Strategic Planning Assumptions: Through 3Q03, 70 percent of healthcare payer organizations will not have achieved full compliance with the full set of final HIPAA standards for transactions, codes and identifiers (0.8 probability). Through 2003, healthcare payer organizations that have not achieved full compliance with the HIPAA transaction standards will not experience substantial economic consequences due to explicit government delays of the deadlines, slow enforcement or accepting fines as the cost of doing business (0.7 probability). Effective Mandatory Compliance (security) Assessments, No Later Than 4Q 04 Elections, Lobbying and Legislation? Mandatory Compliance: EDI Mandatory Compliance: Privacy October 2003 April 2003 Anticipated Final Rule: Security No Later Than 3Q02 Congress Delays EDI implementation one year (Dec. 2001) Final Rule: Privacy December 2000 Final Rule: EDI August 2000 Source: Gartner Research The Department of Health and Human Services (DHHS) has not yet published final rules on identifiers, claim attachments and report of first injury. As the healthcare industry fully analyzes the implementation guides and standards for the transactions that have been published, questions have arisen that must be answered prior to full implementation, and these answers have not yet been provided. The industry is just now understanding the remediation effort required to prepare for the standards. There is no guidance from the government with respect to the processes necessary for a full national implementation, and yet this requires a degree of coordination among independent entities that is unprecedented for government regulations. These issues together lead to the inescapable conclusion that the healthcare industry cannot meet the mandatory deadlines. There is precedent for an action by the government to delay the deadlines or delay enforcement. DHHS officials have already hinted that early enforcement may be directed at healthcare organizations (HCOs) that have blatantly ignored the regulations, rather than at those that are diligently working to comply but have not fully completed the tasks. Even if such delays are not forthcoming, large HCOs may consider unilateral delays for programs that are not paid with federal funds, regarding the maximum penalty of $25,000 per year, per standard as a cost of doing business. Ultimately, competitive pressures and the requirement for the cost savings will drive compliance, but HCOs have options to consider so that delays of up to a year will not have devastating consequences. 21 August 1996: HIPAA Enacted Copyright © 2001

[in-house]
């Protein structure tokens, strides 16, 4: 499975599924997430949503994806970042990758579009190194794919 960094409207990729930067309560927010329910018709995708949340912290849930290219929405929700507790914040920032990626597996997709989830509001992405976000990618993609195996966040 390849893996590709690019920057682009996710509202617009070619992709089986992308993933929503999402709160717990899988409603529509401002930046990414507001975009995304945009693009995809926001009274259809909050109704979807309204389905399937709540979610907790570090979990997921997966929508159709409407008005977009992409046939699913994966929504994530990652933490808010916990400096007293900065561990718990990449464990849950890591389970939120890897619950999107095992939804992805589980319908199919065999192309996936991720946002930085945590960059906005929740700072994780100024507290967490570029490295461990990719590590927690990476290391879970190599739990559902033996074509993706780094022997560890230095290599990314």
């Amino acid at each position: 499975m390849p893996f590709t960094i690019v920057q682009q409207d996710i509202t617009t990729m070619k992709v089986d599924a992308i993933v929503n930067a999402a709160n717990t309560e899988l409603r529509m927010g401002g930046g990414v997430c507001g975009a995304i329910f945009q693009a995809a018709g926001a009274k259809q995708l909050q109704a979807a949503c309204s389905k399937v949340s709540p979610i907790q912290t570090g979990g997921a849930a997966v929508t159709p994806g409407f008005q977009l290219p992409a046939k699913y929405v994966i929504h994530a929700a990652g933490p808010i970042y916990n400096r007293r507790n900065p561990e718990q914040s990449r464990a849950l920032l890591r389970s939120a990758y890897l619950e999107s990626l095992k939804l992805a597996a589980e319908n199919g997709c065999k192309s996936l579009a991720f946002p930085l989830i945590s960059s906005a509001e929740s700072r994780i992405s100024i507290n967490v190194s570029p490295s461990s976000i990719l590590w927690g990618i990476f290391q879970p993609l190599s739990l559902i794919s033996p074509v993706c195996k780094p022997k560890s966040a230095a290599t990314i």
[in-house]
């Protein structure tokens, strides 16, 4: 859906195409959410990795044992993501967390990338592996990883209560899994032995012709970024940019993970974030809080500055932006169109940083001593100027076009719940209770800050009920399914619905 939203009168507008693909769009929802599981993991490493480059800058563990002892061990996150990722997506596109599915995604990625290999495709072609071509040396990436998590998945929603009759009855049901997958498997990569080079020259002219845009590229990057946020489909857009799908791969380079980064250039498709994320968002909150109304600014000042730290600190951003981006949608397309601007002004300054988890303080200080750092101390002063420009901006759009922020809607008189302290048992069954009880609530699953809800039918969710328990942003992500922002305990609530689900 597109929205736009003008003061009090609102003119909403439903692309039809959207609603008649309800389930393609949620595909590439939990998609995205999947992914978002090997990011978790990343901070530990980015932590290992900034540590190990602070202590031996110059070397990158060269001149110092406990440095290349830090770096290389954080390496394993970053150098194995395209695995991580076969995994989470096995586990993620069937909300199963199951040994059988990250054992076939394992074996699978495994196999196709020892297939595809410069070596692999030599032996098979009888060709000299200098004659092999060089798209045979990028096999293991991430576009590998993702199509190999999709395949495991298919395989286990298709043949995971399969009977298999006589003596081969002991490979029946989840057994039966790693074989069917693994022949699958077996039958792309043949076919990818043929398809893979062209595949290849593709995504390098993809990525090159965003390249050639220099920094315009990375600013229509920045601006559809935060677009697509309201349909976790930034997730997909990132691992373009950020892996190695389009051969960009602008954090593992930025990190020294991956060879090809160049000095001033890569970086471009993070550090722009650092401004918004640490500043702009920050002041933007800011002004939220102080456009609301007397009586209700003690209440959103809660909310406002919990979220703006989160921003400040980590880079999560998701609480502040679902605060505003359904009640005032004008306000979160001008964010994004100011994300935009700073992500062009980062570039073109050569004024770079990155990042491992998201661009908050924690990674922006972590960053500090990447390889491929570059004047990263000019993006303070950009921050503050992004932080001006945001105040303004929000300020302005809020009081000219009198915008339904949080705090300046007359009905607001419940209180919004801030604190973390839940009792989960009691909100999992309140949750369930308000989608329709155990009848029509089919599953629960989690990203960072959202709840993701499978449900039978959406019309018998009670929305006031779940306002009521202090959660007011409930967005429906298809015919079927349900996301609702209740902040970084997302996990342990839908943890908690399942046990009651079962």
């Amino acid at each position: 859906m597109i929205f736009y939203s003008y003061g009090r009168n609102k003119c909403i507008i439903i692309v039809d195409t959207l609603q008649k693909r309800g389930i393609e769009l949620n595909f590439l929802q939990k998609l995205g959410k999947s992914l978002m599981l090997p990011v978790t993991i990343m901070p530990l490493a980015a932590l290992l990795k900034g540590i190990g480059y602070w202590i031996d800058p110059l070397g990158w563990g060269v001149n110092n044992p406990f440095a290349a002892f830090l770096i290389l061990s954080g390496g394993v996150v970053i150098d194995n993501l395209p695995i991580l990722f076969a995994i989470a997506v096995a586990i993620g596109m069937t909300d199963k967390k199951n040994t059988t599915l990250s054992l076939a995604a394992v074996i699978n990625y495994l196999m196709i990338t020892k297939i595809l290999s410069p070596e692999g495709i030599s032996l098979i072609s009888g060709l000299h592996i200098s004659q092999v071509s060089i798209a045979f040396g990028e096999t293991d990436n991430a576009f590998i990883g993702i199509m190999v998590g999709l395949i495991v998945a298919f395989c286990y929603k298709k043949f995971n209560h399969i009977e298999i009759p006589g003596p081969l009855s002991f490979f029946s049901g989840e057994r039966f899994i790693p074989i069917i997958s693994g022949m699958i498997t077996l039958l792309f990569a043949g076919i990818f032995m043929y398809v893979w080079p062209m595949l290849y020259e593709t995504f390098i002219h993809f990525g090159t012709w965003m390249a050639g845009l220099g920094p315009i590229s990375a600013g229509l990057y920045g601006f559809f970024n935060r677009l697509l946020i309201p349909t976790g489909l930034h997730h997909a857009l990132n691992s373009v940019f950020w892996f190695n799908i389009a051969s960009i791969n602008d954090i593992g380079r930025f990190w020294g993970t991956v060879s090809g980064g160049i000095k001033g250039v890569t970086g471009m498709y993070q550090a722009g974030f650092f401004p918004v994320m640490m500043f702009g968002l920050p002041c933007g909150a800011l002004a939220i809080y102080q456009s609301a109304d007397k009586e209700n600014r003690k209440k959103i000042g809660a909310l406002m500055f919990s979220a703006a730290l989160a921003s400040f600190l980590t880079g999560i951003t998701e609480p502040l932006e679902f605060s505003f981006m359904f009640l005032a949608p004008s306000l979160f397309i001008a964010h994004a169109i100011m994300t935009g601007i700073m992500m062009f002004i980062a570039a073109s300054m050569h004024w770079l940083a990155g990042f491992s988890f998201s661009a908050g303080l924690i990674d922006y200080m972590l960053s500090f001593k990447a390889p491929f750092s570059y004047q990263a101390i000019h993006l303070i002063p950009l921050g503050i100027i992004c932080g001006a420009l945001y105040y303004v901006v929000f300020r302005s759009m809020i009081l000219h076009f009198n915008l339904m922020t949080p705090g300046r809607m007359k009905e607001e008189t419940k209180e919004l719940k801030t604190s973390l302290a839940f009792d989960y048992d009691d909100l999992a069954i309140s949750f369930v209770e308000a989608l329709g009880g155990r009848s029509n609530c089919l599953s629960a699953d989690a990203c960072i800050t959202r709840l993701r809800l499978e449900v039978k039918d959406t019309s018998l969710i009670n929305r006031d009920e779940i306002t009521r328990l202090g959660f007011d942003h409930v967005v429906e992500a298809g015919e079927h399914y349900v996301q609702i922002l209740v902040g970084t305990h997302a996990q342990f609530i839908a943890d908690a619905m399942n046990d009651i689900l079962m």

16 So why should I care about HIPAA?
After all, I’m not a health care provider like other agencies are…

17 HIPAA and State Law Compliance: the Problem of the Lack of Federal Preemption
Clark Stanton Davis Wright Tremaine LLP

18 Preemption Preemption is the name we give to the theory under which the law at one level (federal, or even state) eliminates or controls the power of government at other levels (state and/or local) to regulate or pass laws in a particular area of activity.

19 Why Do We Care? Currently, each state has a complex array of laws that affect the privacy of medical information. Medical record confidentiality laws Public health reporting laws Special topics: mental health; HIV; genetic information Litigation related laws: physician-patient privilege; notice for subpoenas State constitutional privacy

20 Why Do We Care? Each state law concerning medical confidentiality has been crafted to provide privacy protections considered important to the people of that state. California HIV confidentiality law prevents disclosure of HIV test results and even the identity of persons tested for HIV California consumer notice law requires person seeking to subpoena medical information to give notice to subject of records prior to serving subpoena on third party

21 HIPAA Preemption Express Conflict based Exceptions Quirks Contrary
More stringent Exceptions Quirks More stringent state law undercut by “back door” provisions that bring HIPAA back in HIPAA 1178(a), 264(c)(2) Reg ff Excepted are-- state laws that the Secretary determines are necessary to prevent fraud and abuse, ensure appropriate State regulation of insurance and health plans, for State reporting on health care delivery, and other purposes for improving the health care delivery system state laws for public health reporting, surveillance, investigation or intervention state laws that address controlled substances HIPAA pre-empts only state laws that are designed to regulate the privacy of health information; not those that do so only incidentally